For example, U.S. Pat. No. 3,860,391 discloses bleaching both compositions containing hydrogen peroxide and, as a stabilizer, amino lower alkylene polyphosphates, including diethylene triamine penta (methylenephosphinic acid) or salts thereof, and/or hydroxy alkane phosphates, with or without additional stabilizer constituents, and adjusted to a pH of between about 9.0 and 12.0 with, e.g. sodium hydroxide, for the bleaching of cellulose materials. Exemplified are compositions having a pH of 12.0.

Unfortunately, such highly basic compositions are undesirable in a contact lens environment and especially in th disinfection of contact lenses.

Thus, it is essential that the hydrogen peroxide containing solutions employed be, upon disinfection of the contact lenses and decompositon of the hydrogen peroxide, sufficiently compatable with the ocular environment so as not to occasion ocular irritation or damage if the disinfected contact lens containing the residual solution absorbed by the lens, is placed into the eye.

Caustic compositions, for example, can occasion severe ocular irritation and damage to the ocular tissue.

It is thus an object of the present invention to provide a method of disinfecting a soft contact lens with a stabilized aqueous hydrogen peroxide solution having a pH of about 5 to about 7, employing diethylene triamine penta (methylenephosphinic acid) or a physiologically compatable salt thereof, as a stabilizer, such that upon disinfection of such contact lens and decomposition of residual hydrogen peroxide, the resulting solution, absorbed by and adhering to said lens, is physiologically tolerable to the ocular environment.

It is a further object of the present invention to provide stabilized aqueous hydrogen peroxide solutions for use in such method.

These and other objects of the present invention are apparent from the following more specific disclosures.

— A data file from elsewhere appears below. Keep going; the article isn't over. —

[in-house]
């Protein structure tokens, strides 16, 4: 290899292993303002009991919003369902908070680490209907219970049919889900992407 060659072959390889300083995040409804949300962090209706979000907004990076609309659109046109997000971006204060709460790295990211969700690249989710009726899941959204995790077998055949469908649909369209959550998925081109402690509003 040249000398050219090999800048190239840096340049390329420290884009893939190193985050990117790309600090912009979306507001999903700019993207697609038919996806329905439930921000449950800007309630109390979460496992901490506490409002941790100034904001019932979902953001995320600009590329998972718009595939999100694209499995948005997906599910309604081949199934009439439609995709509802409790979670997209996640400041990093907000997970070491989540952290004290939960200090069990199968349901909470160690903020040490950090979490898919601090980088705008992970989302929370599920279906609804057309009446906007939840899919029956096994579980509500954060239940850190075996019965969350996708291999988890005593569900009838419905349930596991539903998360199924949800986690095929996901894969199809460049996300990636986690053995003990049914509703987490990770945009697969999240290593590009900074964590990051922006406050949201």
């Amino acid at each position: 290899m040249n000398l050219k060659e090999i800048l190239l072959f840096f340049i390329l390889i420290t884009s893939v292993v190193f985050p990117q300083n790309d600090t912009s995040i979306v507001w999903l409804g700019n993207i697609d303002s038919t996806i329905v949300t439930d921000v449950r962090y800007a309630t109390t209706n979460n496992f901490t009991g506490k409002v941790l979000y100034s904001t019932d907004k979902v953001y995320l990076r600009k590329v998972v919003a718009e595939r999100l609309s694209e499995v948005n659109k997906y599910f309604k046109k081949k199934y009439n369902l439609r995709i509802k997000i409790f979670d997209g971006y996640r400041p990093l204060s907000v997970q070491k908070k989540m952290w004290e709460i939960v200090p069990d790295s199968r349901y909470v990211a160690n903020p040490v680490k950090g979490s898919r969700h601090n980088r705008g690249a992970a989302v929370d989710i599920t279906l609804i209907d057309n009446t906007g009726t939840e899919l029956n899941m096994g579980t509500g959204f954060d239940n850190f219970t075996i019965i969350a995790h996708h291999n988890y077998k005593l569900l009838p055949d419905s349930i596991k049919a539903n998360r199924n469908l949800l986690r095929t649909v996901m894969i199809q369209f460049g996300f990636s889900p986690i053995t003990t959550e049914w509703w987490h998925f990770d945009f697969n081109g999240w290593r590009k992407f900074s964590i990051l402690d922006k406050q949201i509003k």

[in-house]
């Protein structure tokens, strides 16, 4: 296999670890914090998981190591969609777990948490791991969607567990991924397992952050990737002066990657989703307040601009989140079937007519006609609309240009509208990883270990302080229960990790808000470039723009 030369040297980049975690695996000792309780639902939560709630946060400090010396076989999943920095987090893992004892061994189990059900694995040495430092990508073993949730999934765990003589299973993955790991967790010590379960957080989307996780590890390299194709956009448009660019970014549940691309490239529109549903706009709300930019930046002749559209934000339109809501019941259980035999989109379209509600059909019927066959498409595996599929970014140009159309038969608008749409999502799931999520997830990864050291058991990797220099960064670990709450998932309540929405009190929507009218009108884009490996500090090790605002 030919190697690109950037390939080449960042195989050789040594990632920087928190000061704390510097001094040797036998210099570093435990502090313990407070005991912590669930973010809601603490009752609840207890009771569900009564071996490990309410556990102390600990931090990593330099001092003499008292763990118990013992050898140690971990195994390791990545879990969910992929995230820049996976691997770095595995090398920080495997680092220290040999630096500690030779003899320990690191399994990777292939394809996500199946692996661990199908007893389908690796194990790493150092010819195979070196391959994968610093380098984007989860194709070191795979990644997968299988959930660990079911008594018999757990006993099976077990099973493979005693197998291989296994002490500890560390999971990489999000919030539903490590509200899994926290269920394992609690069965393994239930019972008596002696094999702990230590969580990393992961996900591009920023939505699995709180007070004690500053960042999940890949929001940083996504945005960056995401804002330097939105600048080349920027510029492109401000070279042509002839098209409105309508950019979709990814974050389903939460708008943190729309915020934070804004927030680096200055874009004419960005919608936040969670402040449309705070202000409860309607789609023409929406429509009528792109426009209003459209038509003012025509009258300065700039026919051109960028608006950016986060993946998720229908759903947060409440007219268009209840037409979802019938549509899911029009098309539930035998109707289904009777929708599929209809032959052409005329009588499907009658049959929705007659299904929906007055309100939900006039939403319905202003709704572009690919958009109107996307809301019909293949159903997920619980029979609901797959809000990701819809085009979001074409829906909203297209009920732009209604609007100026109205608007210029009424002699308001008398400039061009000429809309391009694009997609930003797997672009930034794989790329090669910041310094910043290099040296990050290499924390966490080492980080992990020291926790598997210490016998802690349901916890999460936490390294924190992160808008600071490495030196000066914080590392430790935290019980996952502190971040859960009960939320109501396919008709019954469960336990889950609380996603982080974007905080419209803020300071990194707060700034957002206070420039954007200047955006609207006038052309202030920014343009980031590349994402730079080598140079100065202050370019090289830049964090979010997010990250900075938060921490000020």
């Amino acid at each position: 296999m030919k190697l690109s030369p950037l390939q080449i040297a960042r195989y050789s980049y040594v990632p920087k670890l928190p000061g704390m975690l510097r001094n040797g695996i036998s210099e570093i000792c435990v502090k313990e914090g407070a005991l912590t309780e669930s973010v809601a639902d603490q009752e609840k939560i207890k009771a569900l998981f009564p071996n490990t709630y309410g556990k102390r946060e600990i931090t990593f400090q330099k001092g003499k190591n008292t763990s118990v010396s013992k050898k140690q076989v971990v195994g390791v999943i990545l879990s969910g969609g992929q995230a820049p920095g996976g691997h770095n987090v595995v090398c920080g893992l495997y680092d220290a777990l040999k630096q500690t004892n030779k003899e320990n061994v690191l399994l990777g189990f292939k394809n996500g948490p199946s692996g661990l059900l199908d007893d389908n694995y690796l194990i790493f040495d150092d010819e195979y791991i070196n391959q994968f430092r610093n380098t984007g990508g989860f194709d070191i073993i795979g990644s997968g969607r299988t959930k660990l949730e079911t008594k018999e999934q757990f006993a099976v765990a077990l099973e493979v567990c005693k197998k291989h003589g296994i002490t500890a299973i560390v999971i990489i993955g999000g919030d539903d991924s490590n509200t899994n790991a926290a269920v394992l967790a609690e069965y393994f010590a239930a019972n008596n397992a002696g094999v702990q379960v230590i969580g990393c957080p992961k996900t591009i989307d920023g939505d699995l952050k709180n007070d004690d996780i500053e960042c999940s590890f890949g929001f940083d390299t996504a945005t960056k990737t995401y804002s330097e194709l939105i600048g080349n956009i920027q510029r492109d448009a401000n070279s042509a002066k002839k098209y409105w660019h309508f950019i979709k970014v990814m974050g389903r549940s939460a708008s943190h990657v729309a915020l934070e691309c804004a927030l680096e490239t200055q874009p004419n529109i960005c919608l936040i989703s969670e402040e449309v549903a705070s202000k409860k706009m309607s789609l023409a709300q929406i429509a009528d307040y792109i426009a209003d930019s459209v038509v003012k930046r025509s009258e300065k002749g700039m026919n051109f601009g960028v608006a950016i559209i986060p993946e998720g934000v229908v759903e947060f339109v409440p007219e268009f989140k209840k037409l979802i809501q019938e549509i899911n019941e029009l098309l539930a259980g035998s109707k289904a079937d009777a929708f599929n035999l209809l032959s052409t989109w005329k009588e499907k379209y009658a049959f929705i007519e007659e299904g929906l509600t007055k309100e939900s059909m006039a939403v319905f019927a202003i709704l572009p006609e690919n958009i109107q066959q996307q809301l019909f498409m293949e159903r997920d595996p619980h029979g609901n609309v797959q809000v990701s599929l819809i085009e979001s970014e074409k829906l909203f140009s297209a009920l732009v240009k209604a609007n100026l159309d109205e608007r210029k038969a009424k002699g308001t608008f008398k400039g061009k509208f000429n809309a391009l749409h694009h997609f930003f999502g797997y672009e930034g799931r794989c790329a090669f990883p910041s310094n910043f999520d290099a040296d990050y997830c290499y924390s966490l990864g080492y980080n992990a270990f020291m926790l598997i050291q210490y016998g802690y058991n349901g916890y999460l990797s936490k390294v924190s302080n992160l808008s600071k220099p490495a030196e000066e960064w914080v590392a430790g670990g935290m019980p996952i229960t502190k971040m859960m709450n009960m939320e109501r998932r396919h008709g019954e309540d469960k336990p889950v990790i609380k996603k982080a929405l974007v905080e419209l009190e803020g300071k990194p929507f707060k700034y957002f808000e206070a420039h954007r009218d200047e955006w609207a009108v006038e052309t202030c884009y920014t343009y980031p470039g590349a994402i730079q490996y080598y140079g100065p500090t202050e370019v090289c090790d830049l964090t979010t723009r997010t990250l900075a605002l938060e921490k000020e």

DETAILED DESCRIPTION OF THE INVENTION

One embodiment of the present invention relates to a method of disinfecting a soft contact lens with a stabilized aqueous hydrogen peroxide solution having a pH between about 5.5 and about 7.5, a hydrogen peroxide content of between about 0.5 and about 6% by weight, and containing between about 0.003 and about 0.03% by weight of diethylene triamine penta(methylenephosphonic acid) or a physiologically compatable salt thereof, as a stabilizer, such that the solution, upon decomposition of the hydrogen peroxide, is physiologically tolerable to the ocular environment.

An alternate embodiment of the present invention relates to a stabilized aqueous hydrogen peroxide solution adapted for use in the disinfection of a soft contact lens, having a pH of between about 5.5 and about 7.5, a hydrogen peroxide content of between about 0.5 and about 6% by weight, and containing between about 0.003 and about 0.03% by weight of diethylene triamine penta(methylenephosphonic acid) or a physiologically compatable salt thereof as a stabilizer, wherein said solution, upon decomposition of the hydrogen peroxide, is physiologically tolerable to the ocular environment.

Physiologically compatable salts of diethylene triamine penta(methylenephosphonic acid) include, for example, water soluble salts with conventional pharmaceutically acceptable cationic moieties, including the alkali metal, alkaline earth metal, ammonium and amine cations. Suitable amine salts include, for example, mono-, di- and tri-lower alkyl amines, such as methylamine, ethylamine, diethylamine, triethylamine, dimethylamine, trimethylamine, propylamine, and the like; and mono-, di- and tri- lower hydroxyalkyl amines, such as ethanolamine, diethanolamine, triethanolamine, glucamine, 2-hydroxypropylamine, and the like.

By "lower" in the context of an alkyl group is meant up to 6 carbon atoms, preferably up to 4 carbon atoms.

Preferably, the concentration of hydrogen peroxide in the stabilized solution is between about 2% and 6% by weight, based upon the weight of the formulation.

Preferably, the concentration of diethylene triamine penta(methylenephosphonic acid) or salt thereof is present in the stabilized composition in an amount between about 0.006 and about 0.02% by weight of the composition, and most preferably between about 0.006 and about 0.0120% by weight of the composition.

If desired, additional conventional stabilizers may be employed in conjunction with the diethylene triamine penta(methylenephosphonic acid) or salt stabilizer in accordance with the present invention.